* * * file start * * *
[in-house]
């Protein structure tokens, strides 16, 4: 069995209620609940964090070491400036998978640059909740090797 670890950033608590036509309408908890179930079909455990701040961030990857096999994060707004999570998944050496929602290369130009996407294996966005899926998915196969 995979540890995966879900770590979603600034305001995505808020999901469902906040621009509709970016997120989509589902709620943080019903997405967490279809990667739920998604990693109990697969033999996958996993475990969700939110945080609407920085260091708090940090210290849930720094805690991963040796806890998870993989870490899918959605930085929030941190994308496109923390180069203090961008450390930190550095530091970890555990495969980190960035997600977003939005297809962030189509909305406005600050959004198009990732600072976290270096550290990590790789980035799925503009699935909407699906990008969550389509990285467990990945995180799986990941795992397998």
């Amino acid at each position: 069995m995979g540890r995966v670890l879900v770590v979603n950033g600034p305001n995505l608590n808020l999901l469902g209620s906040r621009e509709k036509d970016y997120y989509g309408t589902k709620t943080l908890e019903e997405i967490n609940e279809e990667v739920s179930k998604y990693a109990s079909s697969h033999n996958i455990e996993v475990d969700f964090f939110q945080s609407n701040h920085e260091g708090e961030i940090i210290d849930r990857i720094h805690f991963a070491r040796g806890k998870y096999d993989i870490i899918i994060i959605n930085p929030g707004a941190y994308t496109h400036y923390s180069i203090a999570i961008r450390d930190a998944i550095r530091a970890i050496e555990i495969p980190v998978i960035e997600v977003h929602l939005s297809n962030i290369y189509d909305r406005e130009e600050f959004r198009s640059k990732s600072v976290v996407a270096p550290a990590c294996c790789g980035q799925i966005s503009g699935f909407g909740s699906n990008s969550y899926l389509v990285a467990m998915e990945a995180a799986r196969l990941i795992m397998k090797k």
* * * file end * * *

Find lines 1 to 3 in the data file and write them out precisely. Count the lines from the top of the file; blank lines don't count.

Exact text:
[in-house]
């Protein structure tokens, strides 16, 4: 069995209620609940964090070491400036998978640059909740090797 670890950033608590036509309408908890179930079909455990701040961030990857096999994060707004999570998944050496929602290369130009996407294996966005899926998915196969 995979540890995966879900770590979603600034305001995505808020999901469902906040621009509709970016997120989509589902709620943080019903997405967490279809990667739920998604990693109990697969033999996958996993475990969700939110945080609407920085260091708090940090210290849930720094805690991963040796806890998870993989870490899918959605930085929030941190994308496109923390180069203090961008450390930190550095530091970890555990495969980190960035997600977003939005297809962030189509909305406005600050959004198009990732600072976290270096550290990590790789980035799925503009699935909407699906990008969550389509990285467990990945995180799986990941795992397998």
């Amino acid at each position: 069995m995979g540890r995966v670890l879900v770590v979603n950033g600034p305001n995505l608590n808020l999901l469902g209620s906040r621009e509709k036509d970016y997120y989509g309408t589902k709620t943080l908890e019903e997405i967490n609940e279809e990667v739920s179930k998604y990693a109990s079909s697969h033999n996958i455990e996993v475990d969700f964090f939110q945080s609407n701040h920085e260091g708090e961030i940090i210290d849930r990857i720094h805690f991963a070491r040796g806890k998870y096999d993989i870490i899918i994060i959605n930085p929030g707004a941190y994308t496109h400036y923390s180069i203090a999570i961008r450390d930190a998944i550095r530091a970890i050496e555990i495969p980190v998978i960035e997600v977003h929602l939005s297809n962030i290369y189509d909305r406005e130009e600050f959004r198009s640059k990732s600072v976290v996407a270096p550290a990590c294996c790789g980035q799925i966005s503009g699935f909407g909740s699906n990008s969550y899926l389509v990285a467990m998915e990945a995180a799986r196969l990941i795992m397998k090797k």